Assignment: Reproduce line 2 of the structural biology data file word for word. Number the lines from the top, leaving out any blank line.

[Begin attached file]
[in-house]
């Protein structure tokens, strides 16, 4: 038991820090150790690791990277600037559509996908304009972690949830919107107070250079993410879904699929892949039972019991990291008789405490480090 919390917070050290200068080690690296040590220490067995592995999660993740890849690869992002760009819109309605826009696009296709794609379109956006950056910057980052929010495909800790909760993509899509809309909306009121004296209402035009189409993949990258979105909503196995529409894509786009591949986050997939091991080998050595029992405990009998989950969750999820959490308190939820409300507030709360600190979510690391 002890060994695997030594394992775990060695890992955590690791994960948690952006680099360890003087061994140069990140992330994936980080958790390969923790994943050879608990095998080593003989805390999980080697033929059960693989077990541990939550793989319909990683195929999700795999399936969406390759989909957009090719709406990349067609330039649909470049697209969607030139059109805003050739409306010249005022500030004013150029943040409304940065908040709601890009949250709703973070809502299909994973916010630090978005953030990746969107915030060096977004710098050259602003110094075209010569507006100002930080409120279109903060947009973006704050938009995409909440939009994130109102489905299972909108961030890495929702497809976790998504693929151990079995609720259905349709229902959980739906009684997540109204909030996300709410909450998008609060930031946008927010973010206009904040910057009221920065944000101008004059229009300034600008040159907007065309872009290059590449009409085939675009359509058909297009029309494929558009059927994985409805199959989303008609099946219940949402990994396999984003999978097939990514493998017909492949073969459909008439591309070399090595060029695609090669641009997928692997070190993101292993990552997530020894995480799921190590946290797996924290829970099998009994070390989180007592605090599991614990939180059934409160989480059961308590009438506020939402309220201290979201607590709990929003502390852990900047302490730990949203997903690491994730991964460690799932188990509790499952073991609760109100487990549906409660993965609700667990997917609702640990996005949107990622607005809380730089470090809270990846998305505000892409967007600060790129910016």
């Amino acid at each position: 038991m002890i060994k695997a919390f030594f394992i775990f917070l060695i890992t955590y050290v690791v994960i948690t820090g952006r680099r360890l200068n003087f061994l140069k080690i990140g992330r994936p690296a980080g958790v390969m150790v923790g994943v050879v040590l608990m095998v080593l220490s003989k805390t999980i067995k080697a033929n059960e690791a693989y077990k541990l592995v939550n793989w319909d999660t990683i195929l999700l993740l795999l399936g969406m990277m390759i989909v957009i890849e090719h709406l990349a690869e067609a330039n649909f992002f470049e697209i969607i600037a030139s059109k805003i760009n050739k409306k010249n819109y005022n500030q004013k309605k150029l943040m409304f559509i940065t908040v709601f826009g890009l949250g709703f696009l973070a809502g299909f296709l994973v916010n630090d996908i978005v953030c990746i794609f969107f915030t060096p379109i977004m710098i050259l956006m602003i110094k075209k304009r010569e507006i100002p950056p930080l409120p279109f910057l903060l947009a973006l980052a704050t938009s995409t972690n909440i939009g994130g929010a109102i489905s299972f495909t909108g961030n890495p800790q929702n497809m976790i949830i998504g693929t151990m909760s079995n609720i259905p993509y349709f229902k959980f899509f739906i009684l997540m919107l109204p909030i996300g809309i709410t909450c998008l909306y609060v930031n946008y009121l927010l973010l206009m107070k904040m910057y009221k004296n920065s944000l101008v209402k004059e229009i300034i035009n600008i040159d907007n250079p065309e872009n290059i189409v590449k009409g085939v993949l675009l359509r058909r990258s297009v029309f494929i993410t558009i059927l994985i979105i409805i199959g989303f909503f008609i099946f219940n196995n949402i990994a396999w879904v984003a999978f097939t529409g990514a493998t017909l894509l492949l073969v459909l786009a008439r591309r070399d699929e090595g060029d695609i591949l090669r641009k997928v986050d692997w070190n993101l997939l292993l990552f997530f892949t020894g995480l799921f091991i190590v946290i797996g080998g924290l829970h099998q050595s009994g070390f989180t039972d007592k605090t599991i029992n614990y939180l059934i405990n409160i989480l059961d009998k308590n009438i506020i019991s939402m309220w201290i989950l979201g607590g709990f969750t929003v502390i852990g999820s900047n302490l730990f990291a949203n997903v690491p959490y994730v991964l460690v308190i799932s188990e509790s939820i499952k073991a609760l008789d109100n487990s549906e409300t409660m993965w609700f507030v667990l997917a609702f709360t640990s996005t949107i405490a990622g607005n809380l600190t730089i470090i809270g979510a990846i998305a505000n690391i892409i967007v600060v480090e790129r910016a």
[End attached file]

């Protein structure tokens, strides 16, 4: 038991820090150790690791990277600037559509996908304009972690949830919107107070250079993410879904699929892949039972019991990291008789405490480090 919390917070050290200068080690690296040590220490067995592995999660993740890849690869992002760009819109309605826009696009296709794609379109956006950056910057980052929010495909800790909760993509899509809309909306009121004296209402035009189409993949990258979105909503196995529409894509786009591949986050997939091991080998050595029992405990009998989950969750999820959490308190939820409300507030709360600190979510690391 002890060994695997030594394992775990060695890992955590690791994960948690952006680099360890003087061994140069990140992330994936980080958790390969923790994943050879608990095998080593003989805390999980080697033929059960693989077990541990939550793989319909990683195929999700795999399936969406390759989909957009090719709406990349067609330039649909470049697209969607030139059109805003050739409306010249005022500030004013150029943040409304940065908040709601890009949250709703973070809502299909994973916010630090978005953030990746969107915030060096977004710098050259602003110094075209010569507006100002930080409120279109903060947009973006704050938009995409909440939009994130109102489905299972909108961030890495929702497809976790998504693929151990079995609720259905349709229902959980739906009684997540109204909030996300709410909450998008609060930031946008927010973010206009904040910057009221920065944000101008004059229009300034600008040159907007065309872009290059590449009409085939675009359509058909297009029309494929558009059927994985409805199959989303008609099946219940949402990994396999984003999978097939990514493998017909492949073969459909008439591309070399090595060029695609090669641009997928692997070190993101292993990552997530020894995480799921190590946290797996924290829970099998009994070390989180007592605090599991614990939180059934409160989480059961308590009438506020939402309220201290979201607590709990929003502390852990900047302490730990949203997903690491994730991964460690799932188990509790499952073991609760109100487990549906409660993965609700667990997917609702640990996005949107990622607005809380730089470090809270990846998305505000892409967007600060790129910016």